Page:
• #12: Arguably the most thought-provoking hole on the back nine, the 12th at Keney Park is tremendous. This short par four plays downhill and is drivable for some players. The fairway leading up to the green is wide, but the putting surface is devilish with a hard tilt especially right-to-left. Players can opt to lay-up to the first tier of fairway but must avoid a cemetery on the right. Furthermore, the angle from this conservative right portion of the fairway is inferior due to the cant on the green complex.
• #13: The ‘Redan’ style hole at Keney Park has interesting padding in the front-right portion of the collar which can be used to boomerang your shot onto the putting surface.
• #17: As your round at Keney Park comes to a close, more visual intimidation awaits. A large cross bunker left guards the shortest route to the hole, and a ‘Principal’s Nose’ style bunker forces many to hit a hit, lofted approach shot to a very undulating green. Spin control here is a necessity.
So many golf courses in New England have amazing landforms that go unfeatured in the routing. Whether holes play around those elements or if they were razed, many other properties lose character and blend together. Keney Park’s leap from a gloomy past to such a promising future demonstrates yet again that great golf can exist just about anywhere. Look at what a difference simple canted fairways and large putting surfaces make for this club! Keney Park’s layout will keep you on your toes from the 1st tee to the 18th green, even if some stretches fall a little bit flat. Keney Park’s restoration also proves that high caliber, architecturally interesting municipal golf need not cost an-arm-and-a-leg. Every community deserves great golf like Keney Park.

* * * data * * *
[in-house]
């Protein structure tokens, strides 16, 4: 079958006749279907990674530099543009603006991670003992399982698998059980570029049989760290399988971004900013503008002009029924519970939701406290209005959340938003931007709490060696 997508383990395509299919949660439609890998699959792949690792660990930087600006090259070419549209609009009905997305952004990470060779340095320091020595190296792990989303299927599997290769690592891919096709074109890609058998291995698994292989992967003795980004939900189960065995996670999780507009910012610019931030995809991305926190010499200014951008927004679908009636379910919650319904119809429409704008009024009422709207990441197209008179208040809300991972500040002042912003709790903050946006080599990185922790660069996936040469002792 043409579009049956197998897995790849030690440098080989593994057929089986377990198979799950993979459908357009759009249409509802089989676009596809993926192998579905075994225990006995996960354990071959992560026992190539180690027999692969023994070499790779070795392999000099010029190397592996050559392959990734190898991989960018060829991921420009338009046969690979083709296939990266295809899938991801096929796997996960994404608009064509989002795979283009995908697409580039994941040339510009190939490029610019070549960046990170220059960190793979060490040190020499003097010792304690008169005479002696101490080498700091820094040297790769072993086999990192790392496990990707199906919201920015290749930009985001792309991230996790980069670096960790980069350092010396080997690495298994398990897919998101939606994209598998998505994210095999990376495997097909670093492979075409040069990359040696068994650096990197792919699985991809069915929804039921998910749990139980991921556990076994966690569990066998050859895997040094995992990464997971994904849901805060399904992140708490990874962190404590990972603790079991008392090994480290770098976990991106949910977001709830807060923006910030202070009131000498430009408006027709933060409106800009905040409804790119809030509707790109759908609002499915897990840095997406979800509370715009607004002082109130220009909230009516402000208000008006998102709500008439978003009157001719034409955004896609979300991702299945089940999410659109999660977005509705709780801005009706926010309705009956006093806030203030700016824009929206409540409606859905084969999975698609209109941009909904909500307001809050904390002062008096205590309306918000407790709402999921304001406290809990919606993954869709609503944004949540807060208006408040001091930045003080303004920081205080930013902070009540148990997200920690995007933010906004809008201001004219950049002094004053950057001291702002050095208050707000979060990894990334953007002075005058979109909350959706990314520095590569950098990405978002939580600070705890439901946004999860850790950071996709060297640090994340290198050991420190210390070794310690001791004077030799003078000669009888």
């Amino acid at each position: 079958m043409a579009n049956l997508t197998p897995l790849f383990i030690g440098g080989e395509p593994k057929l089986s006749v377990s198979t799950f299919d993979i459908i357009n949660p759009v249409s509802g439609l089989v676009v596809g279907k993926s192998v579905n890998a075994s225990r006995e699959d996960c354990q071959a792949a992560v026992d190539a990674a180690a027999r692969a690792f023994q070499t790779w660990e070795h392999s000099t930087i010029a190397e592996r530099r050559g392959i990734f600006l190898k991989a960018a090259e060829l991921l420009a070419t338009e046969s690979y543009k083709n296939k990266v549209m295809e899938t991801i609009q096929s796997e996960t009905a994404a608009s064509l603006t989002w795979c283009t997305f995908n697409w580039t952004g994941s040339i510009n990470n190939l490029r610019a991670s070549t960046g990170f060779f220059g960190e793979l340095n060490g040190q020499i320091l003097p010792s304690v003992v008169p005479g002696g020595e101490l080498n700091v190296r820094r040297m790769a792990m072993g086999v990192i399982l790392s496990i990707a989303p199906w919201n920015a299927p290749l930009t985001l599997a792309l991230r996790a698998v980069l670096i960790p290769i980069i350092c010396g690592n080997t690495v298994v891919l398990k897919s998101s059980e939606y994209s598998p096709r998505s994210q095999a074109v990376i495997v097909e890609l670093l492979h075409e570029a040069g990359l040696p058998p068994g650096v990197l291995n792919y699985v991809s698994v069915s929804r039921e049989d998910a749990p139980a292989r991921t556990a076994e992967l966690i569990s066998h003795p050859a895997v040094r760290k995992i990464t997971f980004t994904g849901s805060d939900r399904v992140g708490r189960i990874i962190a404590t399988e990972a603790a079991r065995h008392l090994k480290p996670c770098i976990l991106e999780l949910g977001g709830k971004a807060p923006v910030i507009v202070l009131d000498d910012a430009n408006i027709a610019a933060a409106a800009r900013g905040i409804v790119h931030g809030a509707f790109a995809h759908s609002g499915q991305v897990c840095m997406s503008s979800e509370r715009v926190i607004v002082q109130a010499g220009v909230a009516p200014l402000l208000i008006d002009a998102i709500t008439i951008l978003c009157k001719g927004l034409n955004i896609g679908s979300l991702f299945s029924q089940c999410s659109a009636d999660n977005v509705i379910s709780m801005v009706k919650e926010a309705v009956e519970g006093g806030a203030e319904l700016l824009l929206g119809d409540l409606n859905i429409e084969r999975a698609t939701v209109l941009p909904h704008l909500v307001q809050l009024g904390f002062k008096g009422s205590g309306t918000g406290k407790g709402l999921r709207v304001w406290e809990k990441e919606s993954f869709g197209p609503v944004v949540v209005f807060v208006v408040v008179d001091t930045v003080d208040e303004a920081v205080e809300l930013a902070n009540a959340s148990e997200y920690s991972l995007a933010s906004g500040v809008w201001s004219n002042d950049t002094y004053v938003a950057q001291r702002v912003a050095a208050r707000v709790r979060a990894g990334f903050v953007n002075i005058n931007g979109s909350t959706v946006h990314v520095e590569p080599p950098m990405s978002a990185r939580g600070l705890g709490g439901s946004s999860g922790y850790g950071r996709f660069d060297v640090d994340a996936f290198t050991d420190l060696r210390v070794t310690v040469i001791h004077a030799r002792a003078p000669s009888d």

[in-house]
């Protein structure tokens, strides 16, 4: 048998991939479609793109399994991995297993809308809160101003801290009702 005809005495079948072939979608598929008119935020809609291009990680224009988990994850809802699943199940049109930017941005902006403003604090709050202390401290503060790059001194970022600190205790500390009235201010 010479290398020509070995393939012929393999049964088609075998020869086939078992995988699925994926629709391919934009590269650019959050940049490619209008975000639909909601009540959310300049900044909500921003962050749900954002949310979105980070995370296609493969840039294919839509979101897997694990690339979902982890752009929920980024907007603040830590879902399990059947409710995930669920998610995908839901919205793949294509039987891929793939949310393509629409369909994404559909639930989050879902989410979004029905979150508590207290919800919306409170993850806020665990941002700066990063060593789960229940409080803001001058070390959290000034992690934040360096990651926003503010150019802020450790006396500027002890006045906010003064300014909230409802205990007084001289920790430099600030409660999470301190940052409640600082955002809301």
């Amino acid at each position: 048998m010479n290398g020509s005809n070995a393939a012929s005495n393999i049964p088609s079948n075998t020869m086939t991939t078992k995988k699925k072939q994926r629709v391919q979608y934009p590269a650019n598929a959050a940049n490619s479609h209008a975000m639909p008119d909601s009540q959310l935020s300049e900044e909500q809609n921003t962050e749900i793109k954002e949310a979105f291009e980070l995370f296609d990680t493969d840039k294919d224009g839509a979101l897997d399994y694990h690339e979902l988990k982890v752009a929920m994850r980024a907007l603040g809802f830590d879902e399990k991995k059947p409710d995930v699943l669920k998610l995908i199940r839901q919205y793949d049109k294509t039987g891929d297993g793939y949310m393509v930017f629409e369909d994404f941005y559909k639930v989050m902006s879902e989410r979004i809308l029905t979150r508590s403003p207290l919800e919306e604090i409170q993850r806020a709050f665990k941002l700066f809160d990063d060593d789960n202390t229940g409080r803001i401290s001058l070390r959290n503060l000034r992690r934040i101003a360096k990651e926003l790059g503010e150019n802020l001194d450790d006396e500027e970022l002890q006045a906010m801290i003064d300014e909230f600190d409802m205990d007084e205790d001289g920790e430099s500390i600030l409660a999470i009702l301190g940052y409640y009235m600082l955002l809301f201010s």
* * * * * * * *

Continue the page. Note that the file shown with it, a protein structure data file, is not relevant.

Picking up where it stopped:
Since its restoration, Keney Park has been heralded as one of, if not the best public golf courses in the state of Connecticut. It is high time that ‘public’ qualifier is dropped: Keney Park is one of the best golf courses Connecticut, period. As I said in the beginning and as I reaffirm now, Keney Park is the real deal.
Let me first start by saying Keney Park is not your average municipal course, the course is as challenging as any with deep bunkers. Let me say that again deep bunkers!
An example would be the bunker right of the green on the 3rd whole, that I found myself in. With the pin tucked tight I had nearly a 15-foot bunker to get out of. I will leave it at that.
Bunkering on the front 9 is a key trait of the course, the course has teeth. The back nine is my favorite park of the course, the stretch from holes 11-13 is a good as any.
11, presents a formidable 230 yard par 3 from the tips with views of a creek and cemetery if you go long. The green is one that gradually elevates itself as you go to the back, stay below the hole.